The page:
The most common church claims — and how to protect against themFACILITIES, Human Resources, Insurance, Latest News, LEADERSHIP, LEGAL, Operations, RISK MANAGEMENT, Training Wednesday, September 16th, 2015
If your church is like many others, it probably has a limited budget. Plus, the staff is likely busy with ministry activities, and it is difficult to take on additional responsibilities. This can be an issue when it comes to risk management — improving safety for congregants and enhancing your facility’s security.
By Eric Spacek, JD, ARM
As one of the nation’s leading church insurers, GuideOne keeps detailed records about the types of claims and losses churches experience across the United States. Over the last several years, the most common causes of loss are: storms; falls; water damage; theft, burglary and vandalism; accidental fires; lightning and electrical surge damage; recreational activity injuries; arson; sexual misconduct incidents; and maintenance injuries.
The good news is, with little or no extra money, the leaders of your church can make dramatic improvements in the way they protect people and the property. The only requirements are a commitment to safety and security by church leaders and volunteers.
The first step in beginning your church safety and security efforts is to recruit volunteers in order to form a safety or risk management team. Typically, this team is made up of congregation members who have experience in safety, facility or property management, insurance, law enforcement, law, accounting, child care and healthcare. The goal of this team is to identify risks at church and formulate a risk management program.
Once the team is in place, it is important for them to establish a process to make sure that the property and surrounding grounds are regularly inspected for various hazards. Sample inspection checklists should be available from your church’s property insurance carrier. Ideally, a qualified professional should look for issues concerning electrical, HVAC, fire prevention and plumbing. The safety or risk management team also should look for the following general items and issues:
- Hazards that can cause slips, trips or falls — such as uneven walking surfaces including parking lots, sidewalks and hallways, or worn carpeting
- Fire hazards — such as improperly stored combustibles or open flames
- Roof damage or debris blocking the gutters, downspouts and eaves
- Trees or branches close to the building or electrical wires
- Nursery and daycare protective devices — such as outlet coverings
- Cleaning supplies and chemicals that are well-marked and locked
- Playground equipment that is well-maintained and with sufficient ground cover
By addressing these issues ahead of time, it could greatly reduce the chances of experiencing several of the common causes of loss listed above.
Slips and falls
The most common cause of injuries on church premises are slips and falls. Churches in areas prone to freezing winter conditions should take snow and ice into consideration. It’s essential to promptly remove the hazard from all sidewalks, stairs and parking lot areas where there is a heavy flow of visitor traffic. Ice-Melt or similar products can be used to minimize the danger of slipping. Your church also can put up “Wet Floor” caution signs in entrances and heavy traffic areas. Also, keep walking surfaces free of tripping hazards such as extension cords, boxes or other items.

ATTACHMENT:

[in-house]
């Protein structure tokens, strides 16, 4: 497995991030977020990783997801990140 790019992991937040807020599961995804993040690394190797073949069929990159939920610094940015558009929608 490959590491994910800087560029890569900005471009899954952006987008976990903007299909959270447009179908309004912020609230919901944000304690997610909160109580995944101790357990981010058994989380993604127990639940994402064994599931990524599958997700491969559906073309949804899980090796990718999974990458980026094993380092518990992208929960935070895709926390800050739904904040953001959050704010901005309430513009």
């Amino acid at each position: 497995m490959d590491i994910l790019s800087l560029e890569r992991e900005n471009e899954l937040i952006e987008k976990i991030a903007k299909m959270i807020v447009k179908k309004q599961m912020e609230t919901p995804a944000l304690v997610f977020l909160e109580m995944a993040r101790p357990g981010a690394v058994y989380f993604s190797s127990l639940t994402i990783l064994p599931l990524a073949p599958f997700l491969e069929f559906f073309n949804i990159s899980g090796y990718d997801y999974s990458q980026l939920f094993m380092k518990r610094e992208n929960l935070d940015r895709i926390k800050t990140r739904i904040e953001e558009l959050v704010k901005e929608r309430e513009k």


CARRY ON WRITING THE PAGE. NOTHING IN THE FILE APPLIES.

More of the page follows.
Water damage — from frozen pipes that break, as well as leaking roofs, drain blockages and sewer lines that back up and overflow — is the third most common type of insurance claim among churches. To minimize the risk, keep the church’s roof in good condition, have gutters cleaned out, and make sure there is adequate insulation and ventilation in attic spaces. Insulate water pipes that will be exposed to freezing temperatures, and regularly inspect the premises. Your church also should consider installing a water leak detection system.
Theft and burglary
About one in eight churches is victim to theft or burglary each year. To help prevent crime at your church, follow the “5 Ls.”
1) Lock-up. Make sure doors and windows are locked when the building is unoccupied.
2) Lighting. Illuminate exterior buildings, doors and parking lots from sunset to sunrise.
3) Landscaping. Keep shrubs and trees trimmed around windows and doors, and keep any unsecured tools or ladders from being easily accessible to outsiders.
4) Lookout. Establish a “Church Watch” program and develop relationships with neighbors, asking them to keep an eye on the property and report any suspicious activity.
5) Law enforcement. Develop positive relationships with local police and invite them to patrol the property at odd hours.
Naturally, certain types of losses — such as hurricane or tornado damage — are impossible to avoid. However, research shows that more than half of all losses at churches could have been prevented or minimized if the church would have taken the proper steps and precautions ahead of time to reduce their risks.
For a complete listing of ways to protect your ministry from common church claims, visit the GuideOne website.
Eric Spacek, JD, ARM is the Director of Risk Management and Loss Control at GuideOne Insurance in West Des Moines, IA. Before joining GuideOne, he served as Minister of Operations for a large Methodist church in Raleigh, N.C., and was a liability litigation trial attorney in Washington, D.C.